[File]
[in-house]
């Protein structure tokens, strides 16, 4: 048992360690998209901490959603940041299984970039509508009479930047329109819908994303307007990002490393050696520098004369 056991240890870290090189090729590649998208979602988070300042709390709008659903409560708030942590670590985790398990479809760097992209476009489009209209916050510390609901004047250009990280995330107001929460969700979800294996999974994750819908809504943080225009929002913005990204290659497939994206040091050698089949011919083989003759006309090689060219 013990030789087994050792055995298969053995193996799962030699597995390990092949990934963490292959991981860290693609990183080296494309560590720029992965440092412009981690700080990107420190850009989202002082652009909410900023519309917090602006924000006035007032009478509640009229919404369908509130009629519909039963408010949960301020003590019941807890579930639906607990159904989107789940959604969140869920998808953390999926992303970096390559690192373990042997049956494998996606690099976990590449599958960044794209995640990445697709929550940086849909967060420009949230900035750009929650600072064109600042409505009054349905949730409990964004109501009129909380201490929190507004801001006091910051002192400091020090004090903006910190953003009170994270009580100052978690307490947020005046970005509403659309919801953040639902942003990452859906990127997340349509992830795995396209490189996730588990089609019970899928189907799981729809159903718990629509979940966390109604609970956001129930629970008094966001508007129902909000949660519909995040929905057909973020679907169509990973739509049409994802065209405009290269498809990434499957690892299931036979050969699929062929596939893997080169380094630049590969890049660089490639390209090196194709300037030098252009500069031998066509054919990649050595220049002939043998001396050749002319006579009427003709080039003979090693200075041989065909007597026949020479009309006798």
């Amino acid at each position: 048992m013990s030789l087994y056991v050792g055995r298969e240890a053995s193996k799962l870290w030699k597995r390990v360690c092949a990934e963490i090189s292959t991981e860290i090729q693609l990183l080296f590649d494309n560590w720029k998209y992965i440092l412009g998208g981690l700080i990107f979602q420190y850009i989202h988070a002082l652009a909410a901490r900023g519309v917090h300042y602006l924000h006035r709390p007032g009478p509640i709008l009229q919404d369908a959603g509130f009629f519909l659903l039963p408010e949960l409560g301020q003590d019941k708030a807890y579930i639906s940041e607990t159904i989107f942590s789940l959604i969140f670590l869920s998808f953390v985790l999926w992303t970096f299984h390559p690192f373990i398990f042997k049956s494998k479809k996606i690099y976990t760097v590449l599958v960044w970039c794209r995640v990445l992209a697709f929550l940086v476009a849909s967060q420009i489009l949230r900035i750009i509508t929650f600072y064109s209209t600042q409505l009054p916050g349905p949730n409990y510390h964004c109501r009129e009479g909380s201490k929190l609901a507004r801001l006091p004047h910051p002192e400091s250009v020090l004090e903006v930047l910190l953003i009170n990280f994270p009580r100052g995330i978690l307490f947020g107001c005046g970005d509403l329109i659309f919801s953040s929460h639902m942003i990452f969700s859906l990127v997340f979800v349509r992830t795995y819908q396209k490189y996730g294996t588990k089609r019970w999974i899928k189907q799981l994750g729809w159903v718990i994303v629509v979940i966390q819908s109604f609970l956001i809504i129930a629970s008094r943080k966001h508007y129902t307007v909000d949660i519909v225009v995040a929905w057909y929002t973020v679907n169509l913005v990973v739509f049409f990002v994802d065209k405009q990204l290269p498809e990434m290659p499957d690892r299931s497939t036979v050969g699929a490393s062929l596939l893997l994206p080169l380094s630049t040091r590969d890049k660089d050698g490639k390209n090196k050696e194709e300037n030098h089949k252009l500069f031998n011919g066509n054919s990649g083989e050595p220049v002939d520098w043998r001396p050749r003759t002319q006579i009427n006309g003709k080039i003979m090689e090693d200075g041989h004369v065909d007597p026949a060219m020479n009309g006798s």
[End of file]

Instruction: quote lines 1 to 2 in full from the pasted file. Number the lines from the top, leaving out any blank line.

[in-house]
């Protein structure tokens, strides 16, 4: 048992360690998209901490959603940041299984970039509508009479930047329109819908994303307007990002490393050696520098004369 056991240890870290090189090729590649998208979602988070300042709390709008659903409560708030942590670590985790398990479809760097992209476009489009209209916050510390609901004047250009990280995330107001929460969700979800294996999974994750819908809504943080225009929002913005990204290659497939994206040091050698089949011919083989003759006309090689060219 013990030789087994050792055995298969053995193996799962030699597995390990092949990934963490292959991981860290693609990183080296494309560590720029992965440092412009981690700080990107420190850009989202002082652009909410900023519309917090602006924000006035007032009478509640009229919404369908509130009629519909039963408010949960301020003590019941807890579930639906607990159904989107789940959604969140869920998808953390999926992303970096390559690192373990042997049956494998996606690099976990590449599958960044794209995640990445697709929550940086849909967060420009949230900035750009929650600072064109600042409505009054349905949730409990964004109501009129909380201490929190507004801001006091910051002192400091020090004090903006910190953003009170994270009580100052978690307490947020005046970005509403659309919801953040639902942003990452859906990127997340349509992830795995396209490189996730588990089609019970899928189907799981729809159903718990629509979940966390109604609970956001129930629970008094966001508007129902909000949660519909995040929905057909973020679907169509990973739509049409994802065209405009290269498809990434499957690892299931036979050969699929062929596939893997080169380094630049590969890049660089490639390209090196194709300037030098252009500069031998066509054919990649050595220049002939043998001396050749002319006579009427003709080039003979090693200075041989065909007597026949020479009309006798």